The Jungle Book (2016)

Jon Favreau has done it again. I think it’s fair to say that we can lump him into the same elevated category as JJ Abrams, in terms of technical prowess and overall understanding of the medium of film, as an art and as an enterprise. Every single movie I’ve seen of Favreau’s, I’ve liked, to one degree or another. Even the ones that didn’t exactly blow my skirt up, like ‘Elf’ (2003), or the Jumanji rip-off ‘Zathura: A Space Adventure’ (2005), still had enough good shit on display to be worth my time. That being said, even with advance knowledge of his role as Director / Producer, I wasn’t initially hyped for this ‘yet-another-updated-adaptation-of-a-work-that’s-already-been-tackled’ event film / product . Then I came across a highly favorable review on one of the many movie-related Geek Sites that I frequent, and I suddenly found myself intrigued. I pondered it for a moment and came to the conclusion of ‘Why not remake ‘The Jungle Book?’. The most notable version was the classic Disney animated version from 1967, one that I must’ve seen as a wee one but definitely don’t remember now. And it’s not like original author Rudyard Kipling’s admittedly solid bibliography is sacred material, somehow held above the potential of various interpretations by over-zealous intellectual snobs. Most of his stories are well-written and interesting, and I have no problem at all if people opt to use his writing as source material. Bring it on!!!

Sometimes it’s tough to find fare in the cinema that caters to each half of a relationship equally, but when I heard about the allegedly well-realized content, I mentally jotted this one down as a ‘Date Night’ (or in our case, Date Morning) type of flick. So we just got back from checking it out and I’ve gotta say…pretty damn cool! Nice job, Favreau and Co.!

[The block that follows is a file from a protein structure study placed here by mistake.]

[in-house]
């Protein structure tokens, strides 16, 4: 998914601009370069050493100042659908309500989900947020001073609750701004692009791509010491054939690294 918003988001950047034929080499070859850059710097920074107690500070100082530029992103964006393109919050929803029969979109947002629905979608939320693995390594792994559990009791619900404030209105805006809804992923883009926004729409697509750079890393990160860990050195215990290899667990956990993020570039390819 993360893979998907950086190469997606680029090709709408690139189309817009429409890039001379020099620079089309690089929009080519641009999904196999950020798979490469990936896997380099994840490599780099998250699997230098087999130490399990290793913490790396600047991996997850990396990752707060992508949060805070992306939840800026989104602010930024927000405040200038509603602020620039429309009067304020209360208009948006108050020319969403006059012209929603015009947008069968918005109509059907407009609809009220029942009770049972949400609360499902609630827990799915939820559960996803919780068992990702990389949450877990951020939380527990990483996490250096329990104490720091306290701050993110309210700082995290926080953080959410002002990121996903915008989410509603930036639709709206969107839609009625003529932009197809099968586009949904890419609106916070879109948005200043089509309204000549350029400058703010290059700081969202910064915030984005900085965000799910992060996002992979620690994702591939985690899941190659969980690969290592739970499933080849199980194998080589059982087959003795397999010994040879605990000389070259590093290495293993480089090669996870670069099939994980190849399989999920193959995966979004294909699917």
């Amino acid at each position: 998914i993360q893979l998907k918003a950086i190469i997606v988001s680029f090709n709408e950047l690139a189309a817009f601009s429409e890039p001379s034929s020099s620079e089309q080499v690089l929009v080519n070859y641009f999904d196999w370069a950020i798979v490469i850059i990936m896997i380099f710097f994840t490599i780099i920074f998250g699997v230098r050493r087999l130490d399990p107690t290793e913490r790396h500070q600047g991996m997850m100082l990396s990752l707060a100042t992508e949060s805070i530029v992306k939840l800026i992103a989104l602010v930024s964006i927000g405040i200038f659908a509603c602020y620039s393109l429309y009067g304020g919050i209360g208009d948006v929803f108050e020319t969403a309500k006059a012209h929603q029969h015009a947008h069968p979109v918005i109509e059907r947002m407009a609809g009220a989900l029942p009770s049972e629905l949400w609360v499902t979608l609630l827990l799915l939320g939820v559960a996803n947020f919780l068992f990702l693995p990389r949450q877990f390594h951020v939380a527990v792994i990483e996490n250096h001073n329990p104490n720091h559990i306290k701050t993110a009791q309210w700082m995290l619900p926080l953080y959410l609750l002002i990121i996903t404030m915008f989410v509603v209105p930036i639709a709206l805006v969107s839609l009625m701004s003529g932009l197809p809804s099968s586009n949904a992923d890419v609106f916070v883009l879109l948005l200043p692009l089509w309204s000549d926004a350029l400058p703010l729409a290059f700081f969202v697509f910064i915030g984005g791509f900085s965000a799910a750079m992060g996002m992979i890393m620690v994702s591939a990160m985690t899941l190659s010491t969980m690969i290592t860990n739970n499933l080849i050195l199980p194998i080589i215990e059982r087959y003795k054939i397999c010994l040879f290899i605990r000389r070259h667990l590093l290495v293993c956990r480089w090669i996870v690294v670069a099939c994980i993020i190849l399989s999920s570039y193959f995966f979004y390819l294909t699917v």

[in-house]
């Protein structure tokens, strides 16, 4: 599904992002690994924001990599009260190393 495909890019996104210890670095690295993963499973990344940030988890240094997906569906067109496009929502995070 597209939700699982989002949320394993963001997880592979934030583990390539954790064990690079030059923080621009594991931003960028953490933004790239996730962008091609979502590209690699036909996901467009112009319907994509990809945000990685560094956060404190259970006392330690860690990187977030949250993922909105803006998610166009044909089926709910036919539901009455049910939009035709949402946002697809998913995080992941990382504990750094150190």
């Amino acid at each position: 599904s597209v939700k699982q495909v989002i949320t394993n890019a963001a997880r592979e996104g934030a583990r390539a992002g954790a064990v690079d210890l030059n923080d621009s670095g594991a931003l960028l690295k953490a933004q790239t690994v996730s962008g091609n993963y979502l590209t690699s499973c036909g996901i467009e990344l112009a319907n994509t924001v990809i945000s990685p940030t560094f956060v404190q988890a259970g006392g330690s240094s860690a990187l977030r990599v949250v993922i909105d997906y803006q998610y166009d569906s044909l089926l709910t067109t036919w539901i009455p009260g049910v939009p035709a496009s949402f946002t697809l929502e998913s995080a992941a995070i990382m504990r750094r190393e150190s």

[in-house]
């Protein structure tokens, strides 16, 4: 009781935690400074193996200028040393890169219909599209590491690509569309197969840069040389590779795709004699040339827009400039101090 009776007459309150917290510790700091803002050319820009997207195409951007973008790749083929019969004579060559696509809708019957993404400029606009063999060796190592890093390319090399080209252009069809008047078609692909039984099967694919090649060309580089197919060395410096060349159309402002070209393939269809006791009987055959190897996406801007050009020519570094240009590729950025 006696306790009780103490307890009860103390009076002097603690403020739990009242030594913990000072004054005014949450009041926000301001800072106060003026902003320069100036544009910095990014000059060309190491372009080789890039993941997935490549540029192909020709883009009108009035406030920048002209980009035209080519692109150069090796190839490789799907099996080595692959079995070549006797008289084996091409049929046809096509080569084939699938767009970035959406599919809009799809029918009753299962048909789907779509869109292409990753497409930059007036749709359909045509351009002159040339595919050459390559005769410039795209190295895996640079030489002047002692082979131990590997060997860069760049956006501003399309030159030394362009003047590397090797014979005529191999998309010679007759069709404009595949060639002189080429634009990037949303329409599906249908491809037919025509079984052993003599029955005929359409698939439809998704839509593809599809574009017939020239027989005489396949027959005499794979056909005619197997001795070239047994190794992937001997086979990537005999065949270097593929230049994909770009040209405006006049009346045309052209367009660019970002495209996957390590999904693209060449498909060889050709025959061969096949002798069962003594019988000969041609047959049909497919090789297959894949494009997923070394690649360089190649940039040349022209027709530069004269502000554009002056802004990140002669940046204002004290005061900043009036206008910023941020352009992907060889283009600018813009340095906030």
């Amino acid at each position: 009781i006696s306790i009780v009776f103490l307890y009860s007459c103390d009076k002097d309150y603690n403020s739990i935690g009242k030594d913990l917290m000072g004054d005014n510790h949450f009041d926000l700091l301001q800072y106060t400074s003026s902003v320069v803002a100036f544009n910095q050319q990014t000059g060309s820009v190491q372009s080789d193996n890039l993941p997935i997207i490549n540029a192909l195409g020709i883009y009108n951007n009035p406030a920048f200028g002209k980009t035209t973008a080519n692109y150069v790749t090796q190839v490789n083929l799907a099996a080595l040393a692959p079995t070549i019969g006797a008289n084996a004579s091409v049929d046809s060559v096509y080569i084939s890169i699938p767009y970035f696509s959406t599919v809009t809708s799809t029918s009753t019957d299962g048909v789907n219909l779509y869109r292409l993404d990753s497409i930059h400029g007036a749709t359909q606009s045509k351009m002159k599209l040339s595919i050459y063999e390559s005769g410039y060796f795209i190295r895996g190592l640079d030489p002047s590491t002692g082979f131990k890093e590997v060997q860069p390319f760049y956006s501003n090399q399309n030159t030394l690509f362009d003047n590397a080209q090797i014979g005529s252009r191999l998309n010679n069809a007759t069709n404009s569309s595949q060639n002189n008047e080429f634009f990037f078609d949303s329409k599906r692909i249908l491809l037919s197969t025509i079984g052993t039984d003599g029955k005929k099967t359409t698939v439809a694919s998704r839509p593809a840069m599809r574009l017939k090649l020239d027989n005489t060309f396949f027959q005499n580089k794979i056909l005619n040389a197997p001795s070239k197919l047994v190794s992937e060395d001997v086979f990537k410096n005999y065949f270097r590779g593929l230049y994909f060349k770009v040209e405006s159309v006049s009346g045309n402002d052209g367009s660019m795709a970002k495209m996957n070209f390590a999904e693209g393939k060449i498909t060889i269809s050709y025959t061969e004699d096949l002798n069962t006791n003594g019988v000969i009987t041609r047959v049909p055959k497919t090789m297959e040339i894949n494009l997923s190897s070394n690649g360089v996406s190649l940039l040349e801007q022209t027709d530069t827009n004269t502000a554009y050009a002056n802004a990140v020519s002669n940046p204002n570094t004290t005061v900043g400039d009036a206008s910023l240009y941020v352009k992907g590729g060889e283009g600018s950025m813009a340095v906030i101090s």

For those of you out there, ‘The Jungle Book’ takes place at an unspecified time period in the misty and dense jungles of India. In these jungles, there’s a young orphan boy named ‘Mowgli’ (Neel Sethi), found and raised by a pack of wolves from a young age. He lives in a sort of balance with the animals and the hostile environment, and is mostly accepted by the various species that inhabit his particular stretch of wilderness. One day, the well-established class system is shattered by the threatening arrival of a large, burn-scarred cyclops of a tiger named ‘Shere Khan’ (Idris Elba) who seems intent on threatening everybody in the area into giving ‘Mowgli’ up for some reason…probably for a snack. ‘Mowgli’ reluctantly chooses to leave the area and make his way back to the ‘Man Village’, to remove the threat to his adopted family and to himself. He’s accompanied by a stoic and wise bad-ass of a black jaguar named ‘Bagheera’ (Ben Kingsley), and the two encounter much danger and treachery along the way. Something else they encounter is a huge, lazy-ass bear named ‘Baloo’ (Bill Murray) and his wacky posse of wacky animals. The narrative then becomes valuable lessons of Acceptance, Self-worth, Teamwork, Friendship, and Family, packaged in a really cool-looking adventure movie package.
We had a lot of fun watching this one (in 3D, incidentally). It really is a well-crafted adventure film that literally all ages can get something out of.
Finding out that the entire film was shot in “Downtown Los Angeles”, was a testament to how fine-tuned some of today’s computer graphics artists are out there. Here, the animals and jungle environments were beautifully rendered. Take a good look at any of the hairy animals, the texture and detailing in the movements are incredible and with a couple minor exceptions, looked photo-realistic the whole way through. It was impressive.